SCRANTON, Pa. -- A few dozen people became American citizens on Friday at a naturalization ceremony in Scranton.
At a time when immigration is such a hot-button issue, the new Americans say it makes them take their citizenship even more seriously.
This was a moment Anthony Ozcui has been waiting for his entire life. He was brought to the U.S. from Cuba as an infant.
"I was days old when they got me here, as soon as I broke fever they wrapped me up in a blanket and took me out of the country as quickly as possible," said Ozcui.
Ozcui was picked to speak to his class of newly minted Americans at the federal courthouse in Scranton, 40 people representing 21 different countries.
They took the oath of citizenship at an interesting time for American immigration, a time when the Trump administration's immigration policies have divided much of the country.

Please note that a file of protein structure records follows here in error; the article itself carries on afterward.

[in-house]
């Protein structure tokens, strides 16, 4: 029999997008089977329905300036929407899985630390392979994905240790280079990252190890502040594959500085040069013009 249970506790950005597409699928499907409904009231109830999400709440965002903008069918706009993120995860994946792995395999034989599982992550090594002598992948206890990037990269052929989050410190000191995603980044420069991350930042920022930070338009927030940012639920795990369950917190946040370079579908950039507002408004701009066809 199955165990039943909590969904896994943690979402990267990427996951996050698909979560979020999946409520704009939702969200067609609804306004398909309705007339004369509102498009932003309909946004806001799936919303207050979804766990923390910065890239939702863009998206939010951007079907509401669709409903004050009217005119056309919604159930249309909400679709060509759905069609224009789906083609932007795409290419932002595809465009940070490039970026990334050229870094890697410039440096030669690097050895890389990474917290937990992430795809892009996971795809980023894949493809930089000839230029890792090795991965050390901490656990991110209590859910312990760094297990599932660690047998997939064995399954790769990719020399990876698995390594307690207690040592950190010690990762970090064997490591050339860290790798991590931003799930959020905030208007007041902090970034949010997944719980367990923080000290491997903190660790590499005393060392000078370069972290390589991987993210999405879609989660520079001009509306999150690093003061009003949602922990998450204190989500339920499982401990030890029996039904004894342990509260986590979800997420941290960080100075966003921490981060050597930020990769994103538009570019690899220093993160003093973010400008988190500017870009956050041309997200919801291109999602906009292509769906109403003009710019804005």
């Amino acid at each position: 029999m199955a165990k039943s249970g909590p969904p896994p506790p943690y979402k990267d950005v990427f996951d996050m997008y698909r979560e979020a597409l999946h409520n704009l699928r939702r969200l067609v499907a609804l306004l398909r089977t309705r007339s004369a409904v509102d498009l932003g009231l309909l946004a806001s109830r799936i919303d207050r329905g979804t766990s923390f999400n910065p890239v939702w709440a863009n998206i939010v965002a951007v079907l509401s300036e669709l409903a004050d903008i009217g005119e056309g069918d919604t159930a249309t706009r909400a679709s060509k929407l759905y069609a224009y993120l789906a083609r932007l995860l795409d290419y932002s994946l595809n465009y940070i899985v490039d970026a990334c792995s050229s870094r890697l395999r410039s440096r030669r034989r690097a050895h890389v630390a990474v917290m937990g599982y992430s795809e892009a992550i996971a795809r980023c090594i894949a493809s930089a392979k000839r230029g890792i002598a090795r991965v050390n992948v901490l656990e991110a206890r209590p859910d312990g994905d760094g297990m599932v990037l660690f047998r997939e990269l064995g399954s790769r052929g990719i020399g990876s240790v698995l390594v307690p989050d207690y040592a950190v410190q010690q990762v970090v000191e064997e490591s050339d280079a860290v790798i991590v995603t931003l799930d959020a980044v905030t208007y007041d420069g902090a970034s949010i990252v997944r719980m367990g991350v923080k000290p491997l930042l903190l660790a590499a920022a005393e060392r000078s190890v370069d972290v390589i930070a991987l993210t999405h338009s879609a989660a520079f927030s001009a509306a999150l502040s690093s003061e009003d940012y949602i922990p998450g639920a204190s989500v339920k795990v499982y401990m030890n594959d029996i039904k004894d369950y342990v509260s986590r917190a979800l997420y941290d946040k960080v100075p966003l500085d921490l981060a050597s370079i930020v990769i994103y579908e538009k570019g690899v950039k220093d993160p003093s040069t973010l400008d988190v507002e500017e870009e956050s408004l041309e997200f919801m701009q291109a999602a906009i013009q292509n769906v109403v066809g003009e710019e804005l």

"My advice to somebody who wants to come to this country is to do it the right way, to follow the processes and procedures to protect not only themselves but people who are a part of this country," Ozcui advised.
Still, Ozcui says America's history as a haven for immigrants is something to celebrate.
For many in this group, citizenship has taken years and a lot of work.
Jose Deras came here from El Salvador 18 years ago.
"Everyone has different ideologies, but we have to work all together for liberty," Deras said.
The new citizens left with a certificate and some souvenir American flags and a new title that won't be taken for granted.